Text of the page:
Publication Date


Document Type


Committee Members

Mary Fendley (Advisor), Yan Liu (Committee Member), Richard Warren (Committee Member)

Degree Name

Master of Science in Engineering (MSEgr)


Advances in automation have led to an increased prevalence of human multitasking in intelligence, surveillance, and reconnaissance operations. Despite advancements in computer-vision research, almost all video data collected must be processed by human analysts. Traditionally, analysts are plagued with the presence and possible overabundance of interruptions that fundamentally leads to multitasking while processing video data. It is currently unknown what factors influence decision making in completing primary tasks or handling interruptions. In this study, we investigated the performance effects and the resulting design implications of varying the number of concurrent prospective memory tasks and encoding of one large group of tasking information versus smaller, separate bits. Results indicate that working memory capacity significantly affects prospective memory performance and increasing concurrent targets degraded prospective memory performance. Target encoding format results failed to converge on a clear affect. This study demonstrates and highlights portions of the complex underlining mechanisms involved in human information processing and makes a case for the study and utility of prospective memory paradigms for human-machine interface design.e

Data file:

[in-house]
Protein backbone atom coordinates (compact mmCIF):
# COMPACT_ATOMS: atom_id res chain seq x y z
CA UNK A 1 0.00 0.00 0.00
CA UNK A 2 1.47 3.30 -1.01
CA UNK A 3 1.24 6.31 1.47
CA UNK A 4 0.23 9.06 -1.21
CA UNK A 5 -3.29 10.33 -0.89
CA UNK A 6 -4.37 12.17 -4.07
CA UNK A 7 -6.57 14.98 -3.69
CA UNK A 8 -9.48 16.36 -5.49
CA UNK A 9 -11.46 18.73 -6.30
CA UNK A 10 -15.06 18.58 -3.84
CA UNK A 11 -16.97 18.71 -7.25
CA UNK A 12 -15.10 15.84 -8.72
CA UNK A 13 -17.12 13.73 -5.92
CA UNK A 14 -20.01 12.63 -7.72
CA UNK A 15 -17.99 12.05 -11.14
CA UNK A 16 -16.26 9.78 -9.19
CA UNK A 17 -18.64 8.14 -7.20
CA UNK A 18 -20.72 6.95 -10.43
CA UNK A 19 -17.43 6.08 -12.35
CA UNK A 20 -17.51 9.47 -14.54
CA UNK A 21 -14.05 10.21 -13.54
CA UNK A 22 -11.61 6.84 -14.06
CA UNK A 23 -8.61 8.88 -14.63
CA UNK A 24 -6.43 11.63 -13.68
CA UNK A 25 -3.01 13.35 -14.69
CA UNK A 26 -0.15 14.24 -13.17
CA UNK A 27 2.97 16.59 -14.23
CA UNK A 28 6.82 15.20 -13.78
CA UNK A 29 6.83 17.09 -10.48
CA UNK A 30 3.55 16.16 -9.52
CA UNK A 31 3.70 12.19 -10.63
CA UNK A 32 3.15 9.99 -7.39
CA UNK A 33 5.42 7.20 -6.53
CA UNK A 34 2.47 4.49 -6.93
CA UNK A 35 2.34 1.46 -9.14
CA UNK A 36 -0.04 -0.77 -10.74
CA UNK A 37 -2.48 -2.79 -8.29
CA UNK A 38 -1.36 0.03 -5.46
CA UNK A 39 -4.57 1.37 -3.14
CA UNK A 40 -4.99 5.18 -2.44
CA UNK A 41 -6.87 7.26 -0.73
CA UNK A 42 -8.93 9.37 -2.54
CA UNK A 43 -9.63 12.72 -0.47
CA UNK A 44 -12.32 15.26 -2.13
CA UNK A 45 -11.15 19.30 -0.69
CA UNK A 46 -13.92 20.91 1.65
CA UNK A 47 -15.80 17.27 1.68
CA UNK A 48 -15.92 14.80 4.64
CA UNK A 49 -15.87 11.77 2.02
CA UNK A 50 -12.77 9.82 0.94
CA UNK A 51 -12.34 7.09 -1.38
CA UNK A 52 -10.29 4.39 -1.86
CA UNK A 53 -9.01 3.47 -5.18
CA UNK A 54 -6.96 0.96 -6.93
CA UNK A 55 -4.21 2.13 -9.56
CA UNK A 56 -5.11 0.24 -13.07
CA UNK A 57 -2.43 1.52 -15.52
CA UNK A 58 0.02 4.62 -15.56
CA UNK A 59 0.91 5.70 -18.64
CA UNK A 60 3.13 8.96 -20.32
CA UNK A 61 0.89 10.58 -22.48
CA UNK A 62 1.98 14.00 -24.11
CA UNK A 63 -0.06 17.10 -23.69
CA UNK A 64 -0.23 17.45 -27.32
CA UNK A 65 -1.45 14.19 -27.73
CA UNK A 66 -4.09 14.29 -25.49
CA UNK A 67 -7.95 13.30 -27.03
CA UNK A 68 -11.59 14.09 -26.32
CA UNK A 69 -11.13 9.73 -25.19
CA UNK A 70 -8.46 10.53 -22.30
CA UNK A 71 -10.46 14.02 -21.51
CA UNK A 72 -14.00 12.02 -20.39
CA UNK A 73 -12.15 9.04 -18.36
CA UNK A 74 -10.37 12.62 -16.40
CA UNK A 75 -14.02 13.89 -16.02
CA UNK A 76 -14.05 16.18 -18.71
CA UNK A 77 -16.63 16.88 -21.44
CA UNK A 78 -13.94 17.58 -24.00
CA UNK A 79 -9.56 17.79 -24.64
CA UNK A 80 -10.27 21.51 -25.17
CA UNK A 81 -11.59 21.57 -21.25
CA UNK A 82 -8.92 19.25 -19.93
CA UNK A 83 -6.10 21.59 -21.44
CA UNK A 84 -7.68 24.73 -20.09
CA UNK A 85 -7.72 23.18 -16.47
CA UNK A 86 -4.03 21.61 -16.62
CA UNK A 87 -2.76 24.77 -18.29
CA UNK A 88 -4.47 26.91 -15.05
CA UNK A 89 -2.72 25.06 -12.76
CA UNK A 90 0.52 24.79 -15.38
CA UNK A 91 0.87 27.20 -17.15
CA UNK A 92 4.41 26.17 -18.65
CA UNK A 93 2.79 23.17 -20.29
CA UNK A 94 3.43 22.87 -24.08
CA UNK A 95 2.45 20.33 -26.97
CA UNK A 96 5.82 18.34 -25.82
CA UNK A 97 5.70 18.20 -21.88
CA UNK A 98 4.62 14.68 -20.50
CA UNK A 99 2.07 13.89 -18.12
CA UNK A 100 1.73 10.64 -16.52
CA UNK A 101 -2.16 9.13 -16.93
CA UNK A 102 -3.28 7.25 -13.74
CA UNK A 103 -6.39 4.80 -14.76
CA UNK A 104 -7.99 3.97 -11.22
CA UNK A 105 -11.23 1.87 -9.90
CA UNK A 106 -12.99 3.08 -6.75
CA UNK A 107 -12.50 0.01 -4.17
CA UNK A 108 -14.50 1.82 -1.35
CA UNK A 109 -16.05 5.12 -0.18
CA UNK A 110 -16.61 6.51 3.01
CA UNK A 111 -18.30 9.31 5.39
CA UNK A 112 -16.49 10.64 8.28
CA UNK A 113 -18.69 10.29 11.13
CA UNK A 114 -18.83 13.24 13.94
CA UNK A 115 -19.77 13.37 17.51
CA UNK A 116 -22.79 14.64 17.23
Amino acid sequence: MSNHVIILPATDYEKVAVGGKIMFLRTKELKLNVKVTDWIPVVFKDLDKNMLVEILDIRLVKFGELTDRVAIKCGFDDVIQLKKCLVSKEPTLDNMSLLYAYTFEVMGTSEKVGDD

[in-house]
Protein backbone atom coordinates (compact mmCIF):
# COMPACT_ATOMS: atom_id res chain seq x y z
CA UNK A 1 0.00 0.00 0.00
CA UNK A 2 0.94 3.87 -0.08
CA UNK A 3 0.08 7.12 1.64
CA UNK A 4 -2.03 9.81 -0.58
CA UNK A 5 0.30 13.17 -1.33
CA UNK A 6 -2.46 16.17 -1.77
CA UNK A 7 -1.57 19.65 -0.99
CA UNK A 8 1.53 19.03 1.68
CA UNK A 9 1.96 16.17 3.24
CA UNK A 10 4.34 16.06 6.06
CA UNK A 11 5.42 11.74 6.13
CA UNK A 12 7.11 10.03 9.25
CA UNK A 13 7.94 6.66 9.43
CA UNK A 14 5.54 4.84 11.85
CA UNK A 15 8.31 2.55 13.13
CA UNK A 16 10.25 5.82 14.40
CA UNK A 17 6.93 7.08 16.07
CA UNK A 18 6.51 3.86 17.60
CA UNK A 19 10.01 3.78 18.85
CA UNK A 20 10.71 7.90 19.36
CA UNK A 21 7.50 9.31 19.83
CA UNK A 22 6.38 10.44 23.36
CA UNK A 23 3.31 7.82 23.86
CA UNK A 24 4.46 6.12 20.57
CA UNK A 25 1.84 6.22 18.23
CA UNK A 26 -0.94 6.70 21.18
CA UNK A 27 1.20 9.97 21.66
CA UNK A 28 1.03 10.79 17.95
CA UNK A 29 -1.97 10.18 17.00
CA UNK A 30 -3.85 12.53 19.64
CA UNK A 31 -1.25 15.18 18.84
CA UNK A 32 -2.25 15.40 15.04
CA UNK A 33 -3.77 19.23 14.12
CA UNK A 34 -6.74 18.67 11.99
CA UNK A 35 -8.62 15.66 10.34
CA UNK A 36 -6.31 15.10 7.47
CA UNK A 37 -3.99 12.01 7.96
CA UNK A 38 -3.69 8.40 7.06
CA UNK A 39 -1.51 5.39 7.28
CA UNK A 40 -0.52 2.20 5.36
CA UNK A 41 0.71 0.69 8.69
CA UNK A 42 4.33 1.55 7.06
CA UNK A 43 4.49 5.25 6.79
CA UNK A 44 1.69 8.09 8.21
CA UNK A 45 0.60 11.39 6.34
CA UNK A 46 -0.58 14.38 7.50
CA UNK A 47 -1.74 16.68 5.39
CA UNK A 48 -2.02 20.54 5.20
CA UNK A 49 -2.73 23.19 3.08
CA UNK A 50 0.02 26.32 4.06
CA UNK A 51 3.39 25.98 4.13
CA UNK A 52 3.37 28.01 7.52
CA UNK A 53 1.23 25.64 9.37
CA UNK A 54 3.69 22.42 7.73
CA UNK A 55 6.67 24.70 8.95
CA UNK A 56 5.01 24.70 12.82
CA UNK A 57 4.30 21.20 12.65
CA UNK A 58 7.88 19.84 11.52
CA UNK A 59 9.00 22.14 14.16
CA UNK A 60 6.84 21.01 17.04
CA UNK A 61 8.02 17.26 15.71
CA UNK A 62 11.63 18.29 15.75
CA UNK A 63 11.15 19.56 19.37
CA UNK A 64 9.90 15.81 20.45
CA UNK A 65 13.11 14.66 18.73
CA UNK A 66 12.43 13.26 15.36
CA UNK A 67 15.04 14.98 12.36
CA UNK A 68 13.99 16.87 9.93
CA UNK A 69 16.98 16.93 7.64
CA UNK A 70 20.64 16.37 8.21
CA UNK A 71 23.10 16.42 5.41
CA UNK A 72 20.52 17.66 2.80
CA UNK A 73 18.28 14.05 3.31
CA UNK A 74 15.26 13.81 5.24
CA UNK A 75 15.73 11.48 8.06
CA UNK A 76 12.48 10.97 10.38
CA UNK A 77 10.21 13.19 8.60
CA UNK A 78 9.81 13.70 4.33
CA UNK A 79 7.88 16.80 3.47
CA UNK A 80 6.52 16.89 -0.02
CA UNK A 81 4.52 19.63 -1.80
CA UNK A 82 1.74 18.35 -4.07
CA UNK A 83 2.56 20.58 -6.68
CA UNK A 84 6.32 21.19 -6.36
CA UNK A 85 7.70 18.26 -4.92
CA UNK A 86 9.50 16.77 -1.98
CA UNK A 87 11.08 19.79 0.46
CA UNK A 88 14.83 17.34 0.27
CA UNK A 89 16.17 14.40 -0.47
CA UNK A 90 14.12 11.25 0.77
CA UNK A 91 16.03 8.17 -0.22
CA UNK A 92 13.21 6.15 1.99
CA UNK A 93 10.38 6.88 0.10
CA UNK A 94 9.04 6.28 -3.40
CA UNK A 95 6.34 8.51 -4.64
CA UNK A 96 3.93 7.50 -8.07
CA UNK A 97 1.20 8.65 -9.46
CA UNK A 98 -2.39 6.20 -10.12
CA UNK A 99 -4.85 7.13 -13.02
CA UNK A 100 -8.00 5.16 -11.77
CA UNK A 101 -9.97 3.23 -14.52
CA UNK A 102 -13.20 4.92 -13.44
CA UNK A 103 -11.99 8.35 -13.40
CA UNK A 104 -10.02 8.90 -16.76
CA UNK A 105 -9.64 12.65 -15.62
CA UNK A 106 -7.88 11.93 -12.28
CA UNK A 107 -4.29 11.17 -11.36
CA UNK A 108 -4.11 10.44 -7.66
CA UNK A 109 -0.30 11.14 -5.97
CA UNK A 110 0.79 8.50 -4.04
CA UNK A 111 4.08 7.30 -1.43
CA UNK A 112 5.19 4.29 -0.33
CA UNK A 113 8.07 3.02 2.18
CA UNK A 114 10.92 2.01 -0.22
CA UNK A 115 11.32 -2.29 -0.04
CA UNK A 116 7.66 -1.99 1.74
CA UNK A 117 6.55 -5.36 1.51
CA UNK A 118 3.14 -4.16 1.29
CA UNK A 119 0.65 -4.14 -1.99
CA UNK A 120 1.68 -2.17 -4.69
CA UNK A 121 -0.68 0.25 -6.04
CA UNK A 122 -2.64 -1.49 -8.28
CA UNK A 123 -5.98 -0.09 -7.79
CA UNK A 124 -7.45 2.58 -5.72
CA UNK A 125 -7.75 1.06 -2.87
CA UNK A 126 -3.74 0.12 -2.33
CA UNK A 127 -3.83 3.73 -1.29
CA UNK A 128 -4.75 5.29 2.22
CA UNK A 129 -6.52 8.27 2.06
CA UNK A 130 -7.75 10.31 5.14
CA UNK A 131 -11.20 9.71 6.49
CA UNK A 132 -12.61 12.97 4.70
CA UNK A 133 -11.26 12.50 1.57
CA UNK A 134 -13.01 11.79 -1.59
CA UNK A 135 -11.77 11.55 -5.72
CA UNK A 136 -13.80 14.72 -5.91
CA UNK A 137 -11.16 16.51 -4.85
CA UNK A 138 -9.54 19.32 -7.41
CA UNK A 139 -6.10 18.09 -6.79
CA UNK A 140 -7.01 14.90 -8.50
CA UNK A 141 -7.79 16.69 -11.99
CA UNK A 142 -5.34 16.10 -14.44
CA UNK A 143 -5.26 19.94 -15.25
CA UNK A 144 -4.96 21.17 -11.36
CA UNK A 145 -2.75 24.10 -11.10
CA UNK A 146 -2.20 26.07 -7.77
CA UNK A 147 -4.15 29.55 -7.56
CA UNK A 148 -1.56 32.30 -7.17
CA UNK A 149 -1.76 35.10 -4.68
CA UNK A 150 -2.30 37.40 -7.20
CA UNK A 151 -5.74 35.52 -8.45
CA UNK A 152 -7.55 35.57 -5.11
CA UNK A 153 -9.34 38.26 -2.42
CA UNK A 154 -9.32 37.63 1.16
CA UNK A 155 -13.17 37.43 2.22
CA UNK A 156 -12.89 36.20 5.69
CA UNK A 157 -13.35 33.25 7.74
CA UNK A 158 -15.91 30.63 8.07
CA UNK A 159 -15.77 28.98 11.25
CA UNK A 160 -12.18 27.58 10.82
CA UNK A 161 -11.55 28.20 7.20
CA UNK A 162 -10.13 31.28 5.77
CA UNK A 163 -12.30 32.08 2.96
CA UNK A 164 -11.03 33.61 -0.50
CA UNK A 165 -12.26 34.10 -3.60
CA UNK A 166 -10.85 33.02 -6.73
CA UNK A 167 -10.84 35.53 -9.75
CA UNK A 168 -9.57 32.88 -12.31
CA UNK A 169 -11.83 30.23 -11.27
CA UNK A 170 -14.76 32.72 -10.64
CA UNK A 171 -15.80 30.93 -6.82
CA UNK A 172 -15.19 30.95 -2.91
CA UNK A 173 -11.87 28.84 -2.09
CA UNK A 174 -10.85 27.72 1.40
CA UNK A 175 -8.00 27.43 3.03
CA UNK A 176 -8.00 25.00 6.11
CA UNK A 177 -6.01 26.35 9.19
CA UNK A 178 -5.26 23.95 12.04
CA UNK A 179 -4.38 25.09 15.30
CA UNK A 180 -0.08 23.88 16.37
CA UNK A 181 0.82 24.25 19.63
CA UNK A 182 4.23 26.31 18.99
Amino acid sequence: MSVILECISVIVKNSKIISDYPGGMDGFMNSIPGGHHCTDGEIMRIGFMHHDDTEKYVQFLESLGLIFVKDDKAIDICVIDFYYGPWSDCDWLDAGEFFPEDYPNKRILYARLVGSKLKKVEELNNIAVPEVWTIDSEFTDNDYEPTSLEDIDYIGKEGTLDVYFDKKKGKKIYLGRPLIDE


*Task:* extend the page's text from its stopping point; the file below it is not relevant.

Page Count


Department or Program

Department of Biomedical, Industrial & Human Factors Engineering

Year Degree Awarded


Creative Commons License

Creative Commons Attribution-Noncommercial-No Derivative Works 3.0 License
This work is licensed under a Creative Commons Attribution-Noncommercial-No Derivative Works 3.0 License.